Set on 14 acres within Cleveland Park, the Greenville Zoo houses more than 350 animals in recreated terrestrial habitats. The walking trails typically take between 60 and 90 minutes to tour, guiding guests to creatures such as lions, orangutans, and elephants. Giant tortoises lumber along to the delight of kids watching, and just down the path, giraffes curl their black tongues around clusters of leaves.
Through their accreditation from the Association of Zoos and Aquariums, zookeepers uphold high standards in animal care, from maintaining realistic habitats to ensuring animals eat what they would in the wild. These AZA standards extend through other parts of the zoo's operations as well, including its educational programming and conservation efforts—the Quarters for Conservation initiative raises funds for local and global conservation programs.
To ensure that visits are relaxing and convenient, the zoo grounds include two playgrounds and several picnic facilities. The surrounding Cleveland Park affords further recreation such as walking paths and tennis courts.
The Generous Garden Project works to combat hunger in local communities by growing a steady supply of fresh produce, which it donates to local ministries and food banks. Volunteers plant and harvest vegetables in a 4.5-acre garden in Greenville, and share their skills by teaching others how to grow their own fruit and vegetables. Local farmers also call upon The Generous Garden Project’s volunteers to glean crops that would otherwise be left to rot in the fields or be plowed after a harvest.
When she moved to Greenville, Marquin Campbell noted that, short of dragging your easel to the pub, there was no outlet for people to practice painting while indulging in their favorite beverage. She began Vino & Van Gogh as a laid-back art lesson for the benefit of a few friends—as they chatted and drank wine, she led them through brushstroke after brushstroke. The spirit of those first sessions exists today, and her business hosts BYOB classes for up to 30 aspiring artists at a time. Though Campbell has added several professional instructors to her staff, she preserves the low-key, social ambiance of her first session, helping students to showcase their creativity with intuitive teaching methods.
At each painting class, attendees focus on reproducing the same picture, which changes from session to session. Subjects in the past have ranged from colorful trees and blooming flowers to oyster shells holding a pearl. Each budding artist infuses it with their own personal style as they follow along with their instructor. The studio also offers classes on different art disciplines, including collage and pottery. The instructors' step-by-step process accommodates all skill levels—most pupils are first-time painters—and camps for kids encourage youngsters to construct crafts based on a certain theme, such as sea creatures or bracelets that aren't just dad's neckties rolled into a loop.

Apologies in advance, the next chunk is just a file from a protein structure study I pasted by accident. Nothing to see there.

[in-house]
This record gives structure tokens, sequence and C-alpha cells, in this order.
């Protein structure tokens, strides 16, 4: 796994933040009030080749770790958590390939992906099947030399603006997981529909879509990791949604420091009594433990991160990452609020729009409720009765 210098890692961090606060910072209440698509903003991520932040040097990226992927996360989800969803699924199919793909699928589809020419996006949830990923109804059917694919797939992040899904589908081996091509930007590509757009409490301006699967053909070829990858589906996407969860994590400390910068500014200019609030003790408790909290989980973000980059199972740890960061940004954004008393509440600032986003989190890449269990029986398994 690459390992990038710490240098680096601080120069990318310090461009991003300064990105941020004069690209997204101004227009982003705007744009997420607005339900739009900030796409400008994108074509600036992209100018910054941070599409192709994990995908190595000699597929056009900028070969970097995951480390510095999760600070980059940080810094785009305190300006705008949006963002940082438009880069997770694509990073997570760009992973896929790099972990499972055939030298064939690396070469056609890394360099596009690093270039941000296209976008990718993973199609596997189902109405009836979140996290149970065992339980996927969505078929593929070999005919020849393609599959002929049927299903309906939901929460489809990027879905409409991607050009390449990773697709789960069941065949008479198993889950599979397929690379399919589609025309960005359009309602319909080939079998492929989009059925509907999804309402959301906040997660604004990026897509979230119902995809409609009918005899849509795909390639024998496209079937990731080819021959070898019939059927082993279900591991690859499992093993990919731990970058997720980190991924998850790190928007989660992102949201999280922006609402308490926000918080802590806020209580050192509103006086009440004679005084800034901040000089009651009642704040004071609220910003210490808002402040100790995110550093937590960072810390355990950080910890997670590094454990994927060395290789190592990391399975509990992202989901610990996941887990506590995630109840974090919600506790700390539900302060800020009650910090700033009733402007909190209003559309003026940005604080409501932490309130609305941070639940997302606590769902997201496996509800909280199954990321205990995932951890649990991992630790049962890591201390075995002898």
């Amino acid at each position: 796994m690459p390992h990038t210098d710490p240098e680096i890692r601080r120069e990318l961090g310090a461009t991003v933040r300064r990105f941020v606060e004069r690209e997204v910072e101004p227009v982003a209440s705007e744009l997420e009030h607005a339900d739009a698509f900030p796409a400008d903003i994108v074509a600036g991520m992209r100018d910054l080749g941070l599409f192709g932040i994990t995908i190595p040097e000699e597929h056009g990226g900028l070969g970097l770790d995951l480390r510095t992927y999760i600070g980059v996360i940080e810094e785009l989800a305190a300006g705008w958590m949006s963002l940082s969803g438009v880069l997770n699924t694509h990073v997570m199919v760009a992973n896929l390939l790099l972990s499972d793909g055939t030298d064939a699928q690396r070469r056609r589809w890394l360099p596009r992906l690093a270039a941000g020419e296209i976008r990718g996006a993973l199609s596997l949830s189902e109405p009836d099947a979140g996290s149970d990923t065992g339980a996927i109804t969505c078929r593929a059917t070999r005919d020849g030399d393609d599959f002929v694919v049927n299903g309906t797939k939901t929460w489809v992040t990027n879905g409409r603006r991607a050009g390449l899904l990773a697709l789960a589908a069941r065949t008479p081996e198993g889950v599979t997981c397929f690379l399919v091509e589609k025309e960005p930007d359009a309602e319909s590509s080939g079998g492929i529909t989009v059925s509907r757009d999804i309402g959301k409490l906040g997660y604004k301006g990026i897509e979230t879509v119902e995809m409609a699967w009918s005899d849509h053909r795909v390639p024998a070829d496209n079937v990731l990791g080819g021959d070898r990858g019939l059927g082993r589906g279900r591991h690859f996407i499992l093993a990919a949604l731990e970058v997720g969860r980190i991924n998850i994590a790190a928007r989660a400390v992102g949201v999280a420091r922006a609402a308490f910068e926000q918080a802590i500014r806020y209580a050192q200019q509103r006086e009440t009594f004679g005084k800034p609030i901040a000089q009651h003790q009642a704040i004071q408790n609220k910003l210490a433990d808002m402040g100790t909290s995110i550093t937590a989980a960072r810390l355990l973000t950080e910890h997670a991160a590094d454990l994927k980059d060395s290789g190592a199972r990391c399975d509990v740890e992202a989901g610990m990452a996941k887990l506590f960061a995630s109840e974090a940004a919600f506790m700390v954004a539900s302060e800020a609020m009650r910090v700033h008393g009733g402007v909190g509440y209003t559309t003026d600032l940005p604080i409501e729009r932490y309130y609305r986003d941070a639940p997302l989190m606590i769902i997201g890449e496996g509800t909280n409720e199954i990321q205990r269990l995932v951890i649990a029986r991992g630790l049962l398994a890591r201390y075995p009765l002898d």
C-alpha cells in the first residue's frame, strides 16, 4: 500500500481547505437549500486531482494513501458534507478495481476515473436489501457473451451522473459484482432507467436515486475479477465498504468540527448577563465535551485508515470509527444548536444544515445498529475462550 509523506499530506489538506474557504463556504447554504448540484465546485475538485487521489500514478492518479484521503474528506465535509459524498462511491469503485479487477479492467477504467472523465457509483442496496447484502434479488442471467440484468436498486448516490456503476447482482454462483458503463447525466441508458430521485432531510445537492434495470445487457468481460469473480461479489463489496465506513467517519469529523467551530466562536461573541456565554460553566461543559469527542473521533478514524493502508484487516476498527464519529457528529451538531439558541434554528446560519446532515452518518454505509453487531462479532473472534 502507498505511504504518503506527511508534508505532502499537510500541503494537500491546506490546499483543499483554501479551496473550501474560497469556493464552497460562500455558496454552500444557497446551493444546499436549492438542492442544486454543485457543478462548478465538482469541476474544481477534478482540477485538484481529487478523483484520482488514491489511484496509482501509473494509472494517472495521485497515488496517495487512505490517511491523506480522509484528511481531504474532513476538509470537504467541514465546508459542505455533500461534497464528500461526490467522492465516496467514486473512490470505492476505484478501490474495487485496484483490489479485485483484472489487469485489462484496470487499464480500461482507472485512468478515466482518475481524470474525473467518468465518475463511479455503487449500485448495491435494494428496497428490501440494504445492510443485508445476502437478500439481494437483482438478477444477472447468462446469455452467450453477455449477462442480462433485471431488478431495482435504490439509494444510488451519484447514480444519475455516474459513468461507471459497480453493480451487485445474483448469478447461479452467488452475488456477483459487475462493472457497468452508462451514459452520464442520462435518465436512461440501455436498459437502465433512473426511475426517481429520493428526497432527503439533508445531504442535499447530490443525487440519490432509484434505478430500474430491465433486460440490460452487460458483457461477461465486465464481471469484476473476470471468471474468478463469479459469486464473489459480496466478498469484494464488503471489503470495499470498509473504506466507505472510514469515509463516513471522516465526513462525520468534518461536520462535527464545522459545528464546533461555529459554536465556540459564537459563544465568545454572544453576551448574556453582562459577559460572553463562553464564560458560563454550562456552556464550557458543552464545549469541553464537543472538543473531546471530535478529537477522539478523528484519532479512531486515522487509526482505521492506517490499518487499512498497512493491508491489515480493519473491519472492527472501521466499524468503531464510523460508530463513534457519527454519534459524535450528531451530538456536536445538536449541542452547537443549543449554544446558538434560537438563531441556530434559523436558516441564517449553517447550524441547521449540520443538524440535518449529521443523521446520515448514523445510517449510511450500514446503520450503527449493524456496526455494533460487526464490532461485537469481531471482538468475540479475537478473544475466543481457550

Escape Oxygen Bar breathes energy into Greenville with a bar that bestows all the luxuriant necessities of life: crisp air, mirthful meals, adult nectar, a dimly lit dance floor, and aromatic inhalables. An oxygen bar treatment ($5) enhances atmospheric ambience by blushing lungs with fragrant air, stimulating the mind until it can solve crossword puzzles written in Pig Latin. Tip back a top-shelf cocktail ($5) and dip low on the laser-lit dance floor, or win back your detachable third hand on one of two vast pool tables. The hookah bar ($5 per person) soothes smokers with an exotic inhalant that preps parched palates for socially agreeable dishes such as chicken wings ($5.50) or cheese fries ($4). The value of this Groupon cannot be used toward cover charges.
Founded in 2010, the EHCL's Greenville Road Warriors don't have the rich legacy of their parent squad, the NHL's legendary New York Rangers. But judging from their first two seasons, the team is eager to make up for lost time. The Road Warriors took the league by storm in their debut season, earning the top playoff seed in the Eastern Conference before losing in overtime of Game 7 in the second round of the playoffs. Their quest for Kelly Cup glory continued in the 2011–2012 season, when they yet again made it to the playoffs and fell in the conference quarterfinals. Although championship hardware may have eluded the Road Warriors in their short history, the squad has produced enough top-notch regular-season performances to keep NHL scouts, fans, and trophy-case carpenters on their toes.
The Pavilion cultivates every species of physical activity within its 66,000-square-foot indoor complex and adjacent outdoor fields. The eclectic indoor space hosts soccer, volleyball, and curling face-offs, as well as a year-round ice-skating facility, bounce house, and inline-skating space. Fledgling ice skaters slip and slide during public skating sessions or take part in the U.S. Figure Skating Association's basic skills program to grease their triple axels. As the temperature rises, members make a mad dash outdoors to one of six tennis courts and three soccer fields, or hail a ride on George, The Pavilion's historic miniature passenger train. The complex's Boundless Playground offers a space where children with disabilities can be included in play thanks to accessible slides, swings, and climbing structures.
Brimming with works from up-and-coming artists across South Carolina, Southern Galleries treats aesthetes to an exclusive selection of paintings and custom frames. The gallery is overseen by an experienced team of curators and artists in residence, who also use the studio for fun, informative painting classes for adults and children. Located across from the clock tower in historical downtown Simpsonville, the gallery fosters a creative environment with ceiling-high bay windows, rustic exposed brick walls, and a catcher-free environment where dreams can roam unhindered.:m]]